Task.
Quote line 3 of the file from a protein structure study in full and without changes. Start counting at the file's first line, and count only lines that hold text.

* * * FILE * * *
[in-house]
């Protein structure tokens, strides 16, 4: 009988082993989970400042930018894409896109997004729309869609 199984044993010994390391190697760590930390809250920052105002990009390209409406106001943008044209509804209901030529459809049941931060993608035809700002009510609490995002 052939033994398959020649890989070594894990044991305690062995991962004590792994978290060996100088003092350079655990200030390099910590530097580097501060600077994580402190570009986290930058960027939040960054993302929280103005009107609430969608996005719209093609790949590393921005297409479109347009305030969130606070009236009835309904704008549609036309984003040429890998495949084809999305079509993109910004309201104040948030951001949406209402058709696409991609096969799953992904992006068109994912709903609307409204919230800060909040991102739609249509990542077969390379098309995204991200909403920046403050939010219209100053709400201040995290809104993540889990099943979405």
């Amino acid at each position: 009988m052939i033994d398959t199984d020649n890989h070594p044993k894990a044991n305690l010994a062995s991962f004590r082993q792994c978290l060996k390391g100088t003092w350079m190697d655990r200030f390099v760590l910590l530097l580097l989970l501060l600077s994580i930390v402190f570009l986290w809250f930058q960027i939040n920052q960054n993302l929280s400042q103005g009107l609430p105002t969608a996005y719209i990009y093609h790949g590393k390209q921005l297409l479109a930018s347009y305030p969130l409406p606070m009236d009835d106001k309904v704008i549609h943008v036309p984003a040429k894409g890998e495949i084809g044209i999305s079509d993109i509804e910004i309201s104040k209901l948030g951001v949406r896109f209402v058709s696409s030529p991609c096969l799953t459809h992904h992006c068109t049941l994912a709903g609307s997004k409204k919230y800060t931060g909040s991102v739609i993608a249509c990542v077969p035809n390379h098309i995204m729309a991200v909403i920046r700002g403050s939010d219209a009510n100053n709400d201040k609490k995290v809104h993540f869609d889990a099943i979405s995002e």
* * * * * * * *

């Amino acid at each position: 009988m052939i033994d398959t199984d020649n890989h070594p044993k894990a044991n305690l010994a062995s991962f004590r082993q792994c978290l060996k390391g100088t003092w350079m190697d655990r200030f390099v760590l910590l530097l580097l989970l501060l600077s994580i930390v402190f570009l986290w809250f930058q960027i939040n920052q960054n993302l929280s400042q103005g009107l609430p105002t969608a996005y719209i990009y093609h790949g590393k390209q921005l297409l479109a930018s347009y305030p969130l409406p606070m009236d009835d106001k309904v704008i549609h943008v036309p984003a040429k894409g890998e495949i084809g044209i999305s079509d993109i509804e910004i309201s104040k209901l948030g951001v949406r896109f209402v058709s696409s030529p991609c096969l799953t459809h992904h992006c068109t049941l994912a709903g609307s997004k409204k919230y800060t931060g909040s991102v739609i993608a249509c990542v077969p035809n390379h098309i995204m729309a991200v909403i920046r700002g403050s939010d219209a009510n100053n709400d201040k609490k995290v809104h993540f869609d889990a099943i979405s995002e």